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Reading the Historical Books

A Student's Guide to Engaging the Biblical Text

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Biblical history can be some of the most difficult material for beginning students to grasp. The conventions of contemporary history writing are quite different from those of ancient Israelite writers. Here a master teacher offers basic orientation to the genre and conventions of the Old Testament historical books, helping students become careful and attentive readers.

Written in an accessible style with many ancient and contemporary examples, this book introduces students to some of the phenomena they will encounter in the historical books and provides strategies for understanding their significance. The goal is to make further reading and study of Scripture more informed and sensitive. Sidebars, discussion questions, and further reading suggestions are included.

1. Discovering the Context of the Text
2. Listening to the Story in the Text
3. Discerning the Interests of the Text
4. Examining History in the Text
5. Examining the Shape of History in the Text
Conclusion: Toward a Definition of Biblical Historiography


"Somebody once famously wrote, 'The past is a foreign country: they do things differently there.' For those coming to serious study of the Bible for the first time, there cannot be any more important lesson than to understand how to read the Bible's ancient historical records faithfully on their own terms. They are not always the same as ours. You will not find a better or more sympathetic introductory book than this one to point you in the right direction."

H. G. M. Williamson, University of Oxford

"This student's guide is a model of clarity, economy, and explanatory skill. Writing in a straightforward and interesting style and spicing up her discussion with specific ancient and modern examples, Patricia Dutcher-Walls lays out a sensible reading plan for any who wish to take the Bible seriously in all its aspects: literary, historical, and theological. Her numerous examples from ancient Near Eastern sources locate the Bible in its world, and her frequent modern illustrations help readers connect. Useful sidebars and stimulating study questions enhance the pedagogical attractiveness of the volume. Both author and publisher are to be congratulated on a fine book that should gain a wide readership."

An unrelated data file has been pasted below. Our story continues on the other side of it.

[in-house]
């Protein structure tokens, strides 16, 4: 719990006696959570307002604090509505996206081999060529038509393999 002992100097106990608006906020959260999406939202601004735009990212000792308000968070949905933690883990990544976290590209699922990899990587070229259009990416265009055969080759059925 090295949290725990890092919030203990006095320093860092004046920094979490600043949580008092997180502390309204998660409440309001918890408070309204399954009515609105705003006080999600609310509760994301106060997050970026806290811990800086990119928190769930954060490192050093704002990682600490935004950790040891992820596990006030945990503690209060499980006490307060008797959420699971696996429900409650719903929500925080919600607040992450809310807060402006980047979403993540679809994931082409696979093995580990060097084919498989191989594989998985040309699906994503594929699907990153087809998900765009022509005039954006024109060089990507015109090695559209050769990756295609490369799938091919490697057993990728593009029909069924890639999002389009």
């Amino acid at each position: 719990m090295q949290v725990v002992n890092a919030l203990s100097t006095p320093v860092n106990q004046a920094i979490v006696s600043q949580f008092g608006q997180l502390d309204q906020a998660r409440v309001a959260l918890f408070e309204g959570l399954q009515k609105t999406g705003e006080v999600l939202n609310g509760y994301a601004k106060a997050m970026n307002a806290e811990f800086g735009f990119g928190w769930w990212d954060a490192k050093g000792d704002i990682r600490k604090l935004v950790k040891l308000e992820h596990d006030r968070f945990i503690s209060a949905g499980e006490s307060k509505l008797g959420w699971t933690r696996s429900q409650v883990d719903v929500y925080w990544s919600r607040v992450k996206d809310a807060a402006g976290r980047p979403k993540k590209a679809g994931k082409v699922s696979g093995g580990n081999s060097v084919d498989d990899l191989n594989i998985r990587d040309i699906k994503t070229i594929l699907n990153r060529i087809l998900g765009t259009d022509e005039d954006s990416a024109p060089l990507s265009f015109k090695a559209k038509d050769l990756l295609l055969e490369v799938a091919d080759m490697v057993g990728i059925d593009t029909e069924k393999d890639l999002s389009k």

V. Philips Long, professor of Old Testament, Regent College, Vancouver

"Reading the Historical Books provides an excellent supplementary text on methodology for anyone teaching the Former Prophets. Dutcher-Walls builds on the reading experience of students to explore such critical topics as social context, narrative technique, and theology that are part of the fabric of ancient history writing. Summary questions for reflection guide students through the reading process. Only after students have become familiar with the texts through firsthand reading does the volume conclude with a broad discussion of ancient historiography and how it has shaped the writing of Israel's history in the Former Prophets."

Tom Dozeman, professor of Old Testament, United Theological Seminary

"This is a book about the ancient biblical historical books for readers in the text-message age! Engagingly written, it goes beyond matters of introduction to show how an appreciation of the factors of historical context, storytelling, point of view, and overarching concept plays a crucial role for readers in their understanding of the text. Always sympathetically aware of its audiences, and with panels calling for reader involvement, this book will be an invaluable aid to all who have a serious interest in understanding these rich story-histories of the Old Testament."

J. Gordon McConville, professor of Old Testament theology, University of Gloucestershire

"Finally, an accessible work that reunites the literary and historical aspects of the Old Testament historical books and trains contemporary readers to hear the text in responsible ways that can shape the course of life today."

Mark J. Boda, professor of Old Testament, McMaster Divinity College and professor, Faculty of Theology, McMaster University

"This engaging guide to reading historical narrative in the Old Testament is a great text for beginners. Dutcher-Walls assumes little and draws on a wide variety of relevant texts and illustrations from the Bible, ancient Near Eastern sources, and especially modern historical texts and media contexts. There is nothing better for communicating basic principles of Hebrew Bible historiography to modern readers."

Richard S. Hess, Earl S. Kalland Professor of Old Testament and Semitic Languages, Denver Seminary

"Professor Dutcher-Walls has given us an excellent treatment of the principles of history writing that guided the historians of this corpus of biblical literature. A judicious examination of texts from ancient Near Eastern literature reveals that these same principles may be found in that larger body of texts as well. Further, she has demonstrated ably that an awareness by the contemporary reader of how these ancient historians told their stories will greatly assist one in engaging the biblical text. Numerous examples from modern media such as family histories, film, and Facebook show that even yet we tell our own stories, mutatis mutandis, in very similar ways to the ancient historiographers. I am happy to recommend Reading the Historical Books."

Victor P. Hamilton, professor emeritus of Old Testament, Asbury University

The Author

  1. Patricia Dutcher-Walls

    Patricia Dutcher-Walls

    Patricia Dutcher-Walls (ThD, Graduate Theological Union) is professor of Hebrew scripture at Vancouver School of Theology, where she also gives administrative oversight to the school's doctoral programs and serves as dean of studies and director of the...

    Continue reading about Patricia Dutcher-Walls


"This is a very good introductory guide to reading the historical books. It is accessible, covers a lot of important ground, employs good examples from the biblical texts, and draws helpful analogies for the points being made from history, literature, and indeed life more broadly. I believe that students will find it extremely helpful, and I shall certainly recommend it to mine."

Iain Provan,

Review of Biblical Literature